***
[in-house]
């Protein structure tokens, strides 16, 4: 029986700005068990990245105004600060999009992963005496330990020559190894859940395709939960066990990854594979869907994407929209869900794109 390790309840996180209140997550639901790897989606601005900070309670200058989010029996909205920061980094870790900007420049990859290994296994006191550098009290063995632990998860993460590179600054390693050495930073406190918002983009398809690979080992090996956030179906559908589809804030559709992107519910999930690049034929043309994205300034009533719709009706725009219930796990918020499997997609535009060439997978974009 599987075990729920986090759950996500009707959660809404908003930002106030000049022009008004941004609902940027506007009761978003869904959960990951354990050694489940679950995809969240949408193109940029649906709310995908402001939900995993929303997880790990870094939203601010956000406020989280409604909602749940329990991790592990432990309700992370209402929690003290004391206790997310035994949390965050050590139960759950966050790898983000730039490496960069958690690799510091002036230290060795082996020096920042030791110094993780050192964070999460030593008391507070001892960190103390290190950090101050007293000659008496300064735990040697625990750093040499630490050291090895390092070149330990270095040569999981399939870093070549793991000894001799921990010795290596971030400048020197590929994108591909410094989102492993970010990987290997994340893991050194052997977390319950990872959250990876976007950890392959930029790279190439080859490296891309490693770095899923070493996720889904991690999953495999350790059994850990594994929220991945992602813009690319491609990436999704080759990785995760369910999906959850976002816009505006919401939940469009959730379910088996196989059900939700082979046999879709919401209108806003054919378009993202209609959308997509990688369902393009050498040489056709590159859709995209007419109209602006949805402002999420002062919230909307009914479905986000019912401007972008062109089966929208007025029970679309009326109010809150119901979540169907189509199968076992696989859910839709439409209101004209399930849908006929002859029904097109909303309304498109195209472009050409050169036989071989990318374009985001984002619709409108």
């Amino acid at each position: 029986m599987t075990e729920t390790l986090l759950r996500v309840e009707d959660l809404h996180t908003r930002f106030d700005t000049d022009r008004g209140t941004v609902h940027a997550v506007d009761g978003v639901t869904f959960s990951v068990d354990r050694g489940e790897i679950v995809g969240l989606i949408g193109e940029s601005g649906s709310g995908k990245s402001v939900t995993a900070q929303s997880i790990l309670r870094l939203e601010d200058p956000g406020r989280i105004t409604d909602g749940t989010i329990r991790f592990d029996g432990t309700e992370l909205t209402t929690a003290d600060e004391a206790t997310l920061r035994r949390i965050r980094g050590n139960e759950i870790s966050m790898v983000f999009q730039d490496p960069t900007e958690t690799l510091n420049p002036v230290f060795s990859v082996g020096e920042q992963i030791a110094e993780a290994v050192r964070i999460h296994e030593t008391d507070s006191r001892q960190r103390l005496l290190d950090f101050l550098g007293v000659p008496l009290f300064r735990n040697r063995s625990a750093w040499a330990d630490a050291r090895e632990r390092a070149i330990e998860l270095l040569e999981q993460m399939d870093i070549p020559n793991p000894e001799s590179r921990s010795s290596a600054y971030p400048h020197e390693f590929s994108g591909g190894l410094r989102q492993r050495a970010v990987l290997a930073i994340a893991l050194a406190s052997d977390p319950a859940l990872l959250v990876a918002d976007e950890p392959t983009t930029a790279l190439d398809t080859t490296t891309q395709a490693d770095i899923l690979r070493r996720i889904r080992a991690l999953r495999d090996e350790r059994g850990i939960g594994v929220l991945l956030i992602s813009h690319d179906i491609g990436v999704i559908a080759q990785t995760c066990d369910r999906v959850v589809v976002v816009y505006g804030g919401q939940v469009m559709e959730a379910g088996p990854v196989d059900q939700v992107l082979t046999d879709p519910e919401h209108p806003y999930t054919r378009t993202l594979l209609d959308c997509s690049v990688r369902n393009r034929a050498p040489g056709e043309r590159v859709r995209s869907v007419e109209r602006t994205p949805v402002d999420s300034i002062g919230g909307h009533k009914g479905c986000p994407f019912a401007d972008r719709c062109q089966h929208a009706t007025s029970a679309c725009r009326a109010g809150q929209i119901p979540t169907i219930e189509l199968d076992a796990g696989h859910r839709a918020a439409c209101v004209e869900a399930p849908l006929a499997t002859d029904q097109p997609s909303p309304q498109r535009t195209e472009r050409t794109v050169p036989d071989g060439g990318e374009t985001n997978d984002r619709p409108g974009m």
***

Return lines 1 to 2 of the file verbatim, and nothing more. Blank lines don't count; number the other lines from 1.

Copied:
[in-house]
């Protein structure tokens, strides 16, 4: 029986700005068990990245105004600060999009992963005496330990020559190894859940395709939960066990990854594979869907994407929209869900794109 390790309840996180209140997550639901790897989606601005900070309670200058989010029996909205920061980094870790900007420049990859290994296994006191550098009290063995632990998860993460590179600054390693050495930073406190918002983009398809690979080992090996956030179906559908589809804030559709992107519910999930690049034929043309994205300034009533719709009706725009219930796990918020499997997609535009060439997978974009 599987075990729920986090759950996500009707959660809404908003930002106030000049022009008004941004609902940027506007009761978003869904959960990951354990050694489940679950995809969240949408193109940029649906709310995908402001939900995993929303997880790990870094939203601010956000406020989280409604909602749940329990991790592990432990309700992370209402929690003290004391206790997310035994949390965050050590139960759950966050790898983000730039490496960069958690690799510091002036230290060795082996020096920042030791110094993780050192964070999460030593008391507070001892960190103390290190950090101050007293000659008496300064735990040697625990750093040499630490050291090895390092070149330990270095040569999981399939870093070549793991000894001799921990010795290596971030400048020197590929994108591909410094989102492993970010990987290997994340893991050194052997977390319950990872959250990876976007950890392959930029790279190439080859490296891309490693770095899923070493996720889904991690999953495999350790059994850990594994929220991945992602813009690319491609990436999704080759990785995760369910999906959850976002816009505006919401939940469009959730379910088996196989059900939700082979046999879709919401209108806003054919378009993202209609959308997509990688369902393009050498040489056709590159859709995209007419109209602006949805402002999420002062919230909307009914479905986000019912401007972008062109089966929208007025029970679309009326109010809150119901979540169907189509199968076992696989859910839709439409209101004209399930849908006929002859029904097109909303309304498109195209472009050409050169036989071989990318374009985001984002619709409108």